After writing your first draft, imagine that you are a university professor reading over a student’s work. Of course, it is your own work you are reading over, but just go with it and pretend that you are an experienced English lecturer who is critiquing your written piece.
What sort of things do you notice with this new critical perspective?
You write as well as you read!
As a high school student my marks in English were not fantastic, far from it. I was receiving 60s and 70s in Grade 11 and the rare 80-90+ in Grade 12. At undergraduate level I managed to improve my grades for written papers to a general Distinction-level. By postgraduate-level, I had received HDs for (almost) all written works submitted, including a 15,000 word research dissertation.
What changed throughout the education that I undertook?
I noticed that I began reading more complex books.
When we read magazines or general literature, for example, we tend to adopt a similar vocabulary and level of expression in our own writing.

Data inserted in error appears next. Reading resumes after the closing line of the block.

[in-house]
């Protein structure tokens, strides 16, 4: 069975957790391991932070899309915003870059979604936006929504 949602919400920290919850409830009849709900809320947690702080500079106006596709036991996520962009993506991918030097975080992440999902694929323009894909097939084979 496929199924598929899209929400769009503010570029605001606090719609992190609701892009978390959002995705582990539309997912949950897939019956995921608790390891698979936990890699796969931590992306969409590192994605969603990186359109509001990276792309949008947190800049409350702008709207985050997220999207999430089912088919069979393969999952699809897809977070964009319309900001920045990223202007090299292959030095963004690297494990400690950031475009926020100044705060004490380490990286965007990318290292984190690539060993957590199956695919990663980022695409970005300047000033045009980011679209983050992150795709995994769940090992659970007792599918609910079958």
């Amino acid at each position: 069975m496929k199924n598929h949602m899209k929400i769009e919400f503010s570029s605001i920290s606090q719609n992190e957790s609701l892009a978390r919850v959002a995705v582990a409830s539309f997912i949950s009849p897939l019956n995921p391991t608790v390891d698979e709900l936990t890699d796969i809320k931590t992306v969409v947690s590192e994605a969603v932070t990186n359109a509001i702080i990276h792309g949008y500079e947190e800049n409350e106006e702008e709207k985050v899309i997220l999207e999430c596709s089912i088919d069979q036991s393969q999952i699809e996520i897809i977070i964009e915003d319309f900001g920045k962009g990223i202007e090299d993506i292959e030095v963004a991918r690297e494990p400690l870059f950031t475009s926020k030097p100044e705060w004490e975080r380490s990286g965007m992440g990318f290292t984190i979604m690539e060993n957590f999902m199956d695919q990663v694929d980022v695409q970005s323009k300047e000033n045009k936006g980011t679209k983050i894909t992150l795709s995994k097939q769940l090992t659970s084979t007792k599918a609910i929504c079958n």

Good writers read good books. In other words, choose an author who you are really fond of, whose work you feel truly expresses the full spectrum of the subject matter in its entirety, and read the work comprehensively. Then, go out and find similar books. I guarantee that the more works you read in genres that greatly spark your interest, the better your own writing will become!
I recall reading a particular Grade 12 text that inspired me, and I remember asking my English tutor “I wish I could write that well, could you teach me how?”
“Well, he is a famous author, you cannot expect to reach a standard such as this” was her response.
All that’s required is a belief in yourself, and you can unleash your inner potential for writing!
Pick you favourite author, or someone whose writing you admire or respect, and pretend that you are reading your own work through that person’s eyes.
What sort of things do you notice when proofreading?
Does this give you a new perspective?
Many students believe proofreading is a waste of time, looking at their work just once or twice prior to submitting it.
This is far from the truth.